“Send all you have back with the boy, and I’ll wait for the money.” Robbie’s father stomped back to the farmhouse without even looking at him.
Cullen licked his lips nervously, and Robbie looked down at his feet, feeling both angry and ashamed. He hated it when people were scared of him, but he knew they had reason to be. “You have a sick animal?” he asked, still not meeting the man’s eyes.
Cullen backed farther away as he explained what was wrong with his plow horse. It sounded like the lung sickness. Robbie fetched his supplies and saddled Wild Thing.
On the ride to his farm, Cullen stayed far away from Robbie and said nothing. Robbie tried not to mind. Farmers came to him because he was far better at treating animals than anyone else in the Valley, but Robbie knew they wished they had another choice.
When they neared the farm, Cullen rode a little closer. “Just so you know, I’ve sent my wife and children to her sister’s for the day.”
Just what do you think I’d do to them? I’d never hurt a woman or a child. I’d never hurt anybody. But even as he thought it, he knew it was a lie. Couldn’t his demon blood cause harm even if he didn’t mean it to? It had killed his own mother.
They dismounted in front of Cullen’s small stable. The farmer led him inside, still careful to keep his distance. As soon as Robbie entered, his lungs tightened, making it difficult to breathe. A bay gelding coughed and wheezed. Robbie touched the horse to be sure of the extent of the illness. “He has the lung sickness, like I thought,” Robbie said.
He had the man light a brazier, and he set about brewing a remedy for the horse. “I’ll give this to him now, but he’ll need the dose repeated three times a day for a week. Come fetch me again if he’s not acting better in a day or so.” As he put herbs of differing amounts into the mixture, he explained the process to the farmer.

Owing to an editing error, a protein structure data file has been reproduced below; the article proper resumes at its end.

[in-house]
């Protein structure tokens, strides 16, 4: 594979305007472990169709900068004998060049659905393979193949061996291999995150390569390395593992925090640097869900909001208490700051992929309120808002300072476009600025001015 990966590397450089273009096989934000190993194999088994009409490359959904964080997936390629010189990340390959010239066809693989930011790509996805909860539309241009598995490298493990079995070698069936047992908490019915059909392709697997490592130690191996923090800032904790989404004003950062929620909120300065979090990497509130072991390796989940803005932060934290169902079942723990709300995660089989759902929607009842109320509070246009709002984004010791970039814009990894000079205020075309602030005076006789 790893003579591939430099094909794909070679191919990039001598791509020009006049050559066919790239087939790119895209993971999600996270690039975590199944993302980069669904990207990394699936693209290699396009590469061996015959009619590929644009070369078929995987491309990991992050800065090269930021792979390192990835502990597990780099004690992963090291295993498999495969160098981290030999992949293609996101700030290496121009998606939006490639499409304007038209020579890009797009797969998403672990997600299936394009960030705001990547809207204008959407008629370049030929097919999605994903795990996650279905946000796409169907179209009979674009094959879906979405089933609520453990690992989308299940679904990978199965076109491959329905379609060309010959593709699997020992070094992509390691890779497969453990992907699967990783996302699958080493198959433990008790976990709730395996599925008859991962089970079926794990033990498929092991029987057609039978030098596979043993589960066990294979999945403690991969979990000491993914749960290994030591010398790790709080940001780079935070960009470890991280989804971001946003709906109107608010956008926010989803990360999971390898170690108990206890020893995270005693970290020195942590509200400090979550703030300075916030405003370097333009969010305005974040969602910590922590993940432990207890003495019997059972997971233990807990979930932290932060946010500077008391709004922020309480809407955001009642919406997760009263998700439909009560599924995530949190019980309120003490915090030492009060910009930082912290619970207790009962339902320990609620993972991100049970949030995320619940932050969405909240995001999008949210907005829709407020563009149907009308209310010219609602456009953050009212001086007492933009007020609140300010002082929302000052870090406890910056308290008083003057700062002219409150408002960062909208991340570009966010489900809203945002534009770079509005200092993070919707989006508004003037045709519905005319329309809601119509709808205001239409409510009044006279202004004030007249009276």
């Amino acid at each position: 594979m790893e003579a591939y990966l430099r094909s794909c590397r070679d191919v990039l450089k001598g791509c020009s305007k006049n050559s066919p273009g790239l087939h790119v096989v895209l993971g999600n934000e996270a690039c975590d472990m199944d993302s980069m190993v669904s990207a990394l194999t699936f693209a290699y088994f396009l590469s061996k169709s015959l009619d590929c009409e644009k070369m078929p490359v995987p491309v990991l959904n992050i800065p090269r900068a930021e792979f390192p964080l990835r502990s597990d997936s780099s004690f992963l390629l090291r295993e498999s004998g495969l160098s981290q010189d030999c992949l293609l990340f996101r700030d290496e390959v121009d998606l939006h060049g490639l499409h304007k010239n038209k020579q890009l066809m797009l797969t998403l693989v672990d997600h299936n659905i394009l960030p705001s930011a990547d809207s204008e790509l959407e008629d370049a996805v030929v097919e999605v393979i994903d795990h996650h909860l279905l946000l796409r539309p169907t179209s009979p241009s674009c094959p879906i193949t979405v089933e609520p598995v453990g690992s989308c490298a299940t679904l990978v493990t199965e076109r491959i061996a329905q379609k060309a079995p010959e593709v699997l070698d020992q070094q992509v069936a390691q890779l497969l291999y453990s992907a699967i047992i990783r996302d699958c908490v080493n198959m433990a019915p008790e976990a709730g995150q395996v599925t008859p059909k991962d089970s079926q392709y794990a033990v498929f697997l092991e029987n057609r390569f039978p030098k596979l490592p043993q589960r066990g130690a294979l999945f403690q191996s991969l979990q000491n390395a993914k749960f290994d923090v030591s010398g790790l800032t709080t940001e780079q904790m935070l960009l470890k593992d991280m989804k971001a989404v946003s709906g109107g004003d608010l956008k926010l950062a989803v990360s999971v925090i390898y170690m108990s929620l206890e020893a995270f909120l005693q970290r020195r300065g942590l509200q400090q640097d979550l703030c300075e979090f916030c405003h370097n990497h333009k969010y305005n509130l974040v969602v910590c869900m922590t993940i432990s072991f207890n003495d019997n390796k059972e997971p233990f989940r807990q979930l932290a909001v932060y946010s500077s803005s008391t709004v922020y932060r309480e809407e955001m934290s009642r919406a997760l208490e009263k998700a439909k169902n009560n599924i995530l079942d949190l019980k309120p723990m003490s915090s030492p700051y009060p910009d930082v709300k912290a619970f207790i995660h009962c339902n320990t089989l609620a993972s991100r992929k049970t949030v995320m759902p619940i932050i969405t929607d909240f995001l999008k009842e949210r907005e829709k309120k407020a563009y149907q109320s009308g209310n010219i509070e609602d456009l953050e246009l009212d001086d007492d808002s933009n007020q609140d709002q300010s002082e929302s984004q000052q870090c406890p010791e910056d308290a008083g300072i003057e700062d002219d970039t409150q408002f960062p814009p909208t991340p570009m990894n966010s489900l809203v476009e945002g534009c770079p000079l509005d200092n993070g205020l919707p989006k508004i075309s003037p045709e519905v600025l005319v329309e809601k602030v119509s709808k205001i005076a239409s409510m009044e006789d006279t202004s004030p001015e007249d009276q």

“Sounds a bit complicated,” Cullen said. “I’ll fetch you some paper and ink, and you can write it down.”
“I have better things to do than writing down remedies,” Robbie snapped. He wasn’t about to admit he was too stupid to either read or write. Father Gildas hadn’t allowed him to attend the temple school, claiming the knowledge of the goddess shouldn’t be shared with the seed of demons.
* * *
Just after noon, Robbie started back to his father’s farm with three jars of strawberry and two jars of peach preserves in his saddlebags. He felt lightheaded, and his stomach ached with hunger. Cullen hadn’t offered him so much as a piece of bread, and because of Ronan, he’d missed breakfast. By the time he reached home, the noon meal would be over.
As he took a shortcut through the woods, he got out one of the jars of preserves. “My girl, do you think my father would ever know there were five jars instead of four?”
Wild Thing’s ears flicked in answer. :Robbie hungry. Wild Thing hungry. Nice grass there. Nice jar thing here.:
Robbie knew Wild Thing was suggesting they stop at the abandoned stable up ahead. He’d found this stable when he was twelve, during one of his wanderings through the woods looking for plants for his remedies. The stable consisted of a small barn with four stalls and a fenced-in paddock with grass for grazing. A small stream ran alongside it, and it had been in surprisingly good condition for an abandoned structure. He’d fixed it up to use as a private retreat. He stopped beside the stream and opened the jar and reveled in the sticky sweetness of the fruit; it was the best preserves he’d ever tasted. He made sure to wash any sign of the preserves from his hands and face before heading home.
* * *
In Robbie’s dreams that night, the demon lady came to him. He’d dreamed of her for as long as he could remember. She always dressed in brightly colored, loose-fitting clothing; tonight she wore scarlet, trimmed with bright silver braid. Like him, the lady had black hair, green eyes, and dark skin. As a child he’d longed for sleep, where he could curl up in her arms and listen to her stories and songs. But as he’d gotten older, the dreams had begun to trouble him. If demons loved him, didn’t it mean he was as evil as people said he was?
Tonight she approached through a fog of mist, sunlight forming a halo around her. She gathered him in her arms. “I love you. You won’t always be alone.”
Reliquary Press: http://www.reliquarypress.com/Reliquary_Press/Welcome.html
I live in Auburn, Alabama, with my husband, son, and four cats, which (or so I’ve been told) officially makes me a cat lady. I teach writing and literature at Auburn University.
My first novel The Goddess’s Choice was released in April 2012 from Reliquary Press. I am hard at work on the sequel, tentatively titled The Soul Stone. My short fiction has been published in Bards & Sages, The World of Myth, and Short-story.me.